In my last post, I wrote about the science of blackouts. Today, I am going to share some tips from my book, “Drink Less Be More: How to have a great night (and life) without getting wasted,” on how to avoid blackouts and other unwanted results of drinking too much.

Getting ready. Changing your “pre-gaming” activities can help set the tone for the evening, and help ensure that you are starting off on the right foot, so to speak. Decide how much you are going to drink before you even leave the door, and follow these strategies to make sure you don’t stumble over the line into oblivion.

Eat something! This may seem obvious, but having food in your stomach slows the absorption of alcohol into your bloodstream and will help delay the effects of alcohol, which will help you stick to your intentions. Proteins and fats take longer to digest, so they’ll stay in your system longer into the evening.

Pre-drinking. My best friend and I used to polish off a bottle of champagne before heading out to the first venue of the evening. Drinking bubbly felt like a treat, a celebration, and that’s often exactly the feeling we were going for, as we sought to shed the stress of the week.

This was a hard habit to break. We were still fans of the bubbly, so we sought out non-alcoholic versions.

Hold up! How many times have you sat down at a restaurant table, and immediately began perusing the wine list? Or ordered a cocktail while waiting for your party to arrive? To combat this automated response, I like to implement the “arrive and assess” strategy. Give yourself 30 minutes after arriving somewhere to check in with yourself, see how you feel, and try something different. This simple step will help you reset your evening in a big way.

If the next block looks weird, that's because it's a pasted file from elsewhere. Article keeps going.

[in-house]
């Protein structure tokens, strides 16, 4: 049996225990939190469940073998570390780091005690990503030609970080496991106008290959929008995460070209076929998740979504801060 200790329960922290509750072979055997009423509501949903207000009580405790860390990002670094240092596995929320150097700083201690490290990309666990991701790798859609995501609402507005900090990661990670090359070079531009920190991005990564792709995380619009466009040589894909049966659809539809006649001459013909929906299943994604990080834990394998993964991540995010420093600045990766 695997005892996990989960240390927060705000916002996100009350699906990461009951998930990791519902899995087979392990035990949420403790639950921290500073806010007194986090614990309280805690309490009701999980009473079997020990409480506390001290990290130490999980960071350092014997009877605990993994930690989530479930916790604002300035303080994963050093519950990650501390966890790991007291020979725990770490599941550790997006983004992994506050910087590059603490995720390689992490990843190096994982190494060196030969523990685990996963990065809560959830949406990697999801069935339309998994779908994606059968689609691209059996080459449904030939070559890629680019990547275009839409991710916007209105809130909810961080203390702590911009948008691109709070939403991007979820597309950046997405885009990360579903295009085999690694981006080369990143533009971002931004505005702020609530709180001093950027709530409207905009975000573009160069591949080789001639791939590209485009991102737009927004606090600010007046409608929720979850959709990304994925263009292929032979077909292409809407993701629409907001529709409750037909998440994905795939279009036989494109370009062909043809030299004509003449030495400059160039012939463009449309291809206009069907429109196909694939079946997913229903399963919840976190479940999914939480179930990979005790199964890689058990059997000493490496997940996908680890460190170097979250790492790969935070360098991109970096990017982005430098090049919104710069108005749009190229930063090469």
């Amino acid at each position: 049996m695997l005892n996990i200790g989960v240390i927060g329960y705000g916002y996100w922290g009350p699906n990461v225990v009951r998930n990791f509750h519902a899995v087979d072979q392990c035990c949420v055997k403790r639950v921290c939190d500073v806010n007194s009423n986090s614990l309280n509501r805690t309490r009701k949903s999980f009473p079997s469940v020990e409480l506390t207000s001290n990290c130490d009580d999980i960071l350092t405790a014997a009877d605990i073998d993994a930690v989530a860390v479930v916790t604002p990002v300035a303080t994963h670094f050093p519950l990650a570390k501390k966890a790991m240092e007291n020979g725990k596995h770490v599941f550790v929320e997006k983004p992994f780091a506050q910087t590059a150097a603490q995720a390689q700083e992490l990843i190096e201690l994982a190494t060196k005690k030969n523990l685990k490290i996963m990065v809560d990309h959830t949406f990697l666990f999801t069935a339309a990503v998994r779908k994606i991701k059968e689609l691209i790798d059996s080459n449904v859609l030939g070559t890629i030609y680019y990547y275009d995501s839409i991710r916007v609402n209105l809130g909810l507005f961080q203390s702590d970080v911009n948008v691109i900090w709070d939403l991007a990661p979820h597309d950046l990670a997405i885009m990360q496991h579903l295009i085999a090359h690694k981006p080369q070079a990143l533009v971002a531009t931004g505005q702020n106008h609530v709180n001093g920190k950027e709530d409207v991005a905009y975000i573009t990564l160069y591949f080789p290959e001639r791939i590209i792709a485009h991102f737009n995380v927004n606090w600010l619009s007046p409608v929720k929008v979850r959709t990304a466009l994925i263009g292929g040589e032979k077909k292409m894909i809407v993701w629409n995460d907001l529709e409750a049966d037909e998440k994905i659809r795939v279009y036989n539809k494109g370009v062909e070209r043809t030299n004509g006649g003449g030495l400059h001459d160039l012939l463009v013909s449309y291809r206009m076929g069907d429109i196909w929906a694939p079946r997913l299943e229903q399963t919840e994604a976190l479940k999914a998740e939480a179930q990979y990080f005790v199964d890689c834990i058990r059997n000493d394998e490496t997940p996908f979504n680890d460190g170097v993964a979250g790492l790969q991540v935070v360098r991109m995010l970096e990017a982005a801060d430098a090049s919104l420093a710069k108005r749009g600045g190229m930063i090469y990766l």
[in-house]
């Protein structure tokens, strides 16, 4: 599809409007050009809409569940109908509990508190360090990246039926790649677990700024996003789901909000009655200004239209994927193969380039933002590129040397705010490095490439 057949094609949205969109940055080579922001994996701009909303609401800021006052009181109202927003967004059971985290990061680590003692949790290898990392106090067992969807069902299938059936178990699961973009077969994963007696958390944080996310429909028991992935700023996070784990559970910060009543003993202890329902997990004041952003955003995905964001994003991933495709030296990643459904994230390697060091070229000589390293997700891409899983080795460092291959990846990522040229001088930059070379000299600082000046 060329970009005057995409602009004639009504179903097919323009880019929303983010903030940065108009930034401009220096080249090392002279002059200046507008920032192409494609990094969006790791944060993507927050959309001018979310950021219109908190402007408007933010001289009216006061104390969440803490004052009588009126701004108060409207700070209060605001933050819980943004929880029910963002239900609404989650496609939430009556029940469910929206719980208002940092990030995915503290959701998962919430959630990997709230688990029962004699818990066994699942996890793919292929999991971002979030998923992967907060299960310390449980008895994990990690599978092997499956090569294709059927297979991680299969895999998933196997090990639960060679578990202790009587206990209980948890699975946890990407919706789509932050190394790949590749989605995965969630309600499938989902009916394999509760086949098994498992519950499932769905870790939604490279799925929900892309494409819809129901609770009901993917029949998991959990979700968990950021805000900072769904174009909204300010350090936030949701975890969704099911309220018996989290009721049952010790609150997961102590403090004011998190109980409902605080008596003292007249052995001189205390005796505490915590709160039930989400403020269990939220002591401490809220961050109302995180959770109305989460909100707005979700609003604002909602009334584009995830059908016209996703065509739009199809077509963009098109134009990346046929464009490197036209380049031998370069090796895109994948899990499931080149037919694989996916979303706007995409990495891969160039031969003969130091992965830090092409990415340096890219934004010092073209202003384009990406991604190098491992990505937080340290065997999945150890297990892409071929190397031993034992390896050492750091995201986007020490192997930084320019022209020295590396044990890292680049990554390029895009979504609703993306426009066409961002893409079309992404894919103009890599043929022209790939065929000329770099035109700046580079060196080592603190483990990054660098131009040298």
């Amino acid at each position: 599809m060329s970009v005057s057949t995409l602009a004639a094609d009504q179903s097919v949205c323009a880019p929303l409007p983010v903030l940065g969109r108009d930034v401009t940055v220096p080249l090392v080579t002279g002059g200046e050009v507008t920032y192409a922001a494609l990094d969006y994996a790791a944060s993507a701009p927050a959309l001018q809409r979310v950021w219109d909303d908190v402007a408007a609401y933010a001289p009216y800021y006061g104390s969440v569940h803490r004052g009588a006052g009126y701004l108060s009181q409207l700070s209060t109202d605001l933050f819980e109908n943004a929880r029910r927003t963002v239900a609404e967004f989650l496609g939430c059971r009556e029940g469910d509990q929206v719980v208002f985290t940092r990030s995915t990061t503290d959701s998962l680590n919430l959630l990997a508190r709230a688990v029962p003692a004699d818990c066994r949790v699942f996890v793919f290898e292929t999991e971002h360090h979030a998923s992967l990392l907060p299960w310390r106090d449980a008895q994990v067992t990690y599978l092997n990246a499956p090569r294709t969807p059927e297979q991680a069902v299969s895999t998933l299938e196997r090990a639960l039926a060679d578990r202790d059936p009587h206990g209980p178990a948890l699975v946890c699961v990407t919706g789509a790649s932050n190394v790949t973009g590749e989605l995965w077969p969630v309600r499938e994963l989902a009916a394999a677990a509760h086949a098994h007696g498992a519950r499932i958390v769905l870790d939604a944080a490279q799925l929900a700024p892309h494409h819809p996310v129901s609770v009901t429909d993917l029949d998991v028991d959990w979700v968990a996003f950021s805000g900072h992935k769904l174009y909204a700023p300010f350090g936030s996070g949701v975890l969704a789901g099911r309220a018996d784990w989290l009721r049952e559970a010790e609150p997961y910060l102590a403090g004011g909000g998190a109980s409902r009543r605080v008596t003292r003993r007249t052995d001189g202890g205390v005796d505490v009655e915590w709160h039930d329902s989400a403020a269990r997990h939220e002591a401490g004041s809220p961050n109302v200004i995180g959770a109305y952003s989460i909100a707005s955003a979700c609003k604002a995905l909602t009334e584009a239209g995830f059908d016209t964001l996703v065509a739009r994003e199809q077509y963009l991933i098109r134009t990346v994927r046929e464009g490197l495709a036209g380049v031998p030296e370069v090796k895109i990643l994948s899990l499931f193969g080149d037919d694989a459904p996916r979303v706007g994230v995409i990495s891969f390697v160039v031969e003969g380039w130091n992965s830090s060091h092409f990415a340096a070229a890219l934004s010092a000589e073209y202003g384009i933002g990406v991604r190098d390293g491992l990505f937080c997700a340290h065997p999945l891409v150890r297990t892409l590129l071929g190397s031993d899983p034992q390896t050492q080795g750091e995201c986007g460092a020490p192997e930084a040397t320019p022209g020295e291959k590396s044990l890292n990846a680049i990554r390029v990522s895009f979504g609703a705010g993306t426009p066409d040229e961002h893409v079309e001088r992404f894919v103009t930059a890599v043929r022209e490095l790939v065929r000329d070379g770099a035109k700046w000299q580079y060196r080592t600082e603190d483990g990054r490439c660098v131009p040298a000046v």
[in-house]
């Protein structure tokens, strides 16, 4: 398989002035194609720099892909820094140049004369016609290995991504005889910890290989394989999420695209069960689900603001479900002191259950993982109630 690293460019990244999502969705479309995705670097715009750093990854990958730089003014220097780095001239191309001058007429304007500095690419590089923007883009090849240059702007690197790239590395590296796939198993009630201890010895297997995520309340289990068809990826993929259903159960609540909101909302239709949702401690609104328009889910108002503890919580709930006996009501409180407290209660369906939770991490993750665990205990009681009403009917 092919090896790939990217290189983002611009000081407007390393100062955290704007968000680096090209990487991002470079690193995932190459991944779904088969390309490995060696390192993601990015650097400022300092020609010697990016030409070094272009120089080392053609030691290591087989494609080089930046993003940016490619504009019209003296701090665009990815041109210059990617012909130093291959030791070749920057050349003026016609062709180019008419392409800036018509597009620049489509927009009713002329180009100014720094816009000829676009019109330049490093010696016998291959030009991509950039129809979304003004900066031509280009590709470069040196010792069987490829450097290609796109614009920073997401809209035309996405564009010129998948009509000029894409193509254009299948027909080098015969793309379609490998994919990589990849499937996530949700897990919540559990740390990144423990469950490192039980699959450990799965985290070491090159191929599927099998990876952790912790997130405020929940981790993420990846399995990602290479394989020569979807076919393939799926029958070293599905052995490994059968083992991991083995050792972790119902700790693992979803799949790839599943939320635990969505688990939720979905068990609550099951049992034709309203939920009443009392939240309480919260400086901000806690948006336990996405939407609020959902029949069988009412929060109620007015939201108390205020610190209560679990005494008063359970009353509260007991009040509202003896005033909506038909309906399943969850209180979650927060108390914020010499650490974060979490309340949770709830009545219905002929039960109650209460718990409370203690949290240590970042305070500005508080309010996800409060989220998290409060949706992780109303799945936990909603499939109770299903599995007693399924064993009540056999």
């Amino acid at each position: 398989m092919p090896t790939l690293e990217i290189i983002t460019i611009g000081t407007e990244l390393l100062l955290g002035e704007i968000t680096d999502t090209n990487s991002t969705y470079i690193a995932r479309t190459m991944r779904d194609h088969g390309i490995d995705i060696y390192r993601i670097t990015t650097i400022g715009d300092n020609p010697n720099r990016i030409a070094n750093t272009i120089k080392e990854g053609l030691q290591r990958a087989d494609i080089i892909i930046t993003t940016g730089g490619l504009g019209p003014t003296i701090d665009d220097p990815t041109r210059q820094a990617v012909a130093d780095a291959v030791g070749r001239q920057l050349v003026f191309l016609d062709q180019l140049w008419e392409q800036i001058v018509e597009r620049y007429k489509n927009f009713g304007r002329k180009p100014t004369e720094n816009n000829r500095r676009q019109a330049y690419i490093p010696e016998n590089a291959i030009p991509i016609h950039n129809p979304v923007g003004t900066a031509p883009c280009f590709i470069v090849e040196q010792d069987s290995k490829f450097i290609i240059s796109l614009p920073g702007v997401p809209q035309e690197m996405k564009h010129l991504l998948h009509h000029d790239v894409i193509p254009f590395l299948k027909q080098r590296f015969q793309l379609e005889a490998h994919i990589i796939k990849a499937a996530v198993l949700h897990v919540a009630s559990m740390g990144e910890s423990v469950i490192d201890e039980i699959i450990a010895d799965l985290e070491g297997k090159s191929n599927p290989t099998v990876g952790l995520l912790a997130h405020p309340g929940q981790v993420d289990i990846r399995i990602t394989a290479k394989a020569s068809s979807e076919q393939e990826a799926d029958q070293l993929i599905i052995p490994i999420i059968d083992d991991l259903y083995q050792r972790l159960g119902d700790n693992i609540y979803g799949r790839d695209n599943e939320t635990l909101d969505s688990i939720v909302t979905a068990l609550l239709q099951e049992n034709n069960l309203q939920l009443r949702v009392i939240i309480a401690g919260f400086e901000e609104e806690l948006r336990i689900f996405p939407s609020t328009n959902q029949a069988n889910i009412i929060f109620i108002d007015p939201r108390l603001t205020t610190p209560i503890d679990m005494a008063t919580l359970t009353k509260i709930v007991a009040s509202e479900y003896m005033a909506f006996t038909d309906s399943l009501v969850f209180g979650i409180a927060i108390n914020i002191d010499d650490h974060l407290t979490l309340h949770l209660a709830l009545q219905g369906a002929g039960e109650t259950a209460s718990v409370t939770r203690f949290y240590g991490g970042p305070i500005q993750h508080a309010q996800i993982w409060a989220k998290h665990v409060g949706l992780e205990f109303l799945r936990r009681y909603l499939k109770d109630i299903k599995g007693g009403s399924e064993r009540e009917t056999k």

At a restaurant? Ask what kind of delicious non-alcoholic offerings there are on the menu. Arriving at a bar or club? Try a sparkling water with a splash of fruit and a lime wedge. Set the timer for 30 minutes before you order your first cocktail.

Drink water. Alcohol is a diuretic, which means it makes you pee more, which can lead to dehydration. Not only does this lead to hangovers, but a dehydrated brain doesn’t function as well, which will compound how you feel the effects of alcohol.

You needn’t make your water drinking obvious – you can ask the bartender for sparkling or still water over ice with a few slices of lime or lemon. Drinking out of fancy glassware makes drinking water more appealing and more delicious, while cutting down on public scrutiny, judgement, and having to answer unsolicited questions about why you aren’t drinking alcohol. You may also want to adopt a two-to-one ratio for water (or other non-alcoholic drinks) to booze.

Ask the bartender. Get fancy! Cutting back on alcohol doesn’t have to be boring. One of my favourite things to do is to ask the bartender to concoct the most delicious creation sans-alcohol that he or she can come up with. Any good mixologist will love the challenge.

Drink slowly. Sip your drinks. Pick the slowest drinker in the group and pace yourself with them. I remember before I started trying to cut back on my alcohol intake, I couldn’t believe how “slow” some people drank. Not surprisingly, it was the slow drinkers that still had their “ish” together at the end of the night.

Knowing when “enough is enough.” It’s a skill that many of us are not taught; to the contrary, in our culture of excess we often feel like we need more, more, more! Setting your intentions before you go out can help with your internal barometer of when enough is enough. The more clear you can feel about what you really want, the more you’ll know if you’ve achieved it, and if you are not going to, then when to call it quits.

It is also important to do the inner work necessary to avoid repeating the same cycles. If you have experienced a blackout in the past and have lingering feelings of shame, regret, embarrassment or sadness, give yourself some extra love and forgiveness.

If you are a friend on the receiving end of hearing of someone else’s blackout, make sure to offer them safety, non-judgment and support instead of laughing it off or minimizing it.

What are your favourite strategies for drinking less to maximize fun? Share them in the comments – we’d love to hear!


Author: Caitlin Padgett has been working for over twelve years in peer and community-based HIV/AIDS, harm reduction, public health, and human rights programs. She is the author of Drink Less Be More: How to have a great night (and life) without getting wasted.

To learn more about Caitlin and her work, please visit her website

 **Please note that the material presented here does not necessarily imply endorsement or agreement by individuals at the Centre for Addictions Research of BC